A Tale of Three Candidates

A Tale of Three Candidates

Andrew Gillum, Beto O'Rourke, Stacy Abrams

By David Petrantoni

In the fall of 2018, millions of Americans-weary from the overwhelming toxicity of an inept and comical Trump presidency-turned their eyes to a trio of young and diverse candidates who many hoped would be harbingers of the Blue Wave. Ushering in a reformed and invigorated Democratic Party. Stacey Abrams was an African American woman running for Governor of Georgia. Andrew Gillum was hoping to become the first African American Governor of Florida. Francis “Beto” O’Rourke was a charismatic GenX’er running to unseat one of the most unpopular politicians in the country: Ted Cruz. For all the lofty dreams and high hopes, their respective rides on the Blue Wave all ended in the same way: in defeat. 

Stacey Abrams lost a close election against Brian Kemp-who in acting as Georgia’s Secretary of State-refused to acknowledge the outrageous conflict of interest of overseeing an election he was competing. Kemp went on to abuse that power through widespread voter suppression tactics, specifically aimed at disenfranchising black voters. In the aftermath of the election, Stacey Abrams got to work. She identified the issue, dug her heels in, and devoted her time and resources to creating Fair Fight Action, an organization dedicated to ensuring fair and free elections in Georgia. 

Andrew Gillum followed suit. Like Abrams, his campaign had a national spotlight, attracting high profile endorsements from big names like Bernie Sanders and Hillary Clinton and ended in a tight loss. Gillum would lose by a mere .4% to Ron DeSantis. However, the most impactful similarity between the two is in Gillum’s response to his defeat. Following Abrams lead, he has eschewed jumping into the crowded 2020 field, instead of committing himself to lift his home state of Florida by launching Florida Forward, a massive voter registration push dedicated to building up a grassroots infrastructure of activist and organizers.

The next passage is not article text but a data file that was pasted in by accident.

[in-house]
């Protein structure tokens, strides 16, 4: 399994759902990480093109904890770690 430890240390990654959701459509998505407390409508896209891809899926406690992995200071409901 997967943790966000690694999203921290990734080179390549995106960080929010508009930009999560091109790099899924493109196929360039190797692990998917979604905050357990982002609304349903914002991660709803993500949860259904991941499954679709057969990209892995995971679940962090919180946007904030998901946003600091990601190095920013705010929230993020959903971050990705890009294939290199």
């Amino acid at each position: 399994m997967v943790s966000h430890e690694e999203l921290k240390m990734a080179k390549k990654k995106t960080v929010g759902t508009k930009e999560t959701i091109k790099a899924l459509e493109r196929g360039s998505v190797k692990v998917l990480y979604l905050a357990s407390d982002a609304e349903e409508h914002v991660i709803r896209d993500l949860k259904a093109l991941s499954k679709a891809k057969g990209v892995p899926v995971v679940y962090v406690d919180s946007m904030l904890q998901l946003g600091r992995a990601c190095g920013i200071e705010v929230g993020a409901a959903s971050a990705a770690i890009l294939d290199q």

Beto O’Rourke ran the most high-profile campaign among the three in his battle against the grossly unpopular, bag of goo known as Senator Ted Cruz. Beto energized crowds and invigorated Democrats from almost every walk of life. In many ways, he was the face of the Blue Wave. He lost the war but was able to win some battles. Through the massive turnout, he accrued, a whole bunch of left-leaning state house reps and judges to be elected. That achievement was a much-needed breakthrough for a Democratic Party that badly needed stronger state parties and a deeper back bench of candidates. He created real change in a way unseen in Texas for a generation. In a state ravaged for decades by far-right politics and on the verge of demographic change, Texas Democrats and more importantly- marginalized Texan communities looked to Beto as a figure who could lead them into a new era. 

But here is where the similarities between the three ends. 

Andrew Gillum and Stacey Abrams have eschewed personal ambitions and glory-seeking in favor of doing what best helps the Democratic Party win in 2020. They’ve embraced an activist’s mindset and have dedicated themselves to the hard and unsung work required to build lasting change in their state. In the words of Andrew Gillum, “we’re used to working.” Beto O’Rourke has done the opposite. In choosing to run for president, he’s turned his back on the progress made in Texas and is indulging a personal vanity project fueled, not by policy or experience, but by his brand.      

My antipathy to Beto’s campaign isn’t because of a personal dislike of his character; I think he’s a pretty nice guy. It’s because of the indelible imprint of the privilege of his media and celebrity-driven campaign-and if we as a party are serious about things like diversity, intersectionality and increased representation-we have to ask ourselves why Beto appeals to so many of us. 

Winning in 2020 won’t be easy. Anyone who discounts Trump and his appeal is a very silly person, and you should not take their opinion seriously. We have to fully mobilize on every level and begin to build real grassroots infrastructure that will help Democrats overcome voter apathy and institutional barriers like voter suppression and gerrymandering. If we can accomplish this, then we will have a path to not only taking back the presidency and the Senate but also flipping governors, state houses,  and local municipalities. Beto leaving Texas is a wholesale abandonment of this strategy. Abrams and Gillum on the hand have bought in completely. Their mission is directive driven. Beto’s is personality driven. They want to build the health of their state democracy for not only 2020, but decades beyond that.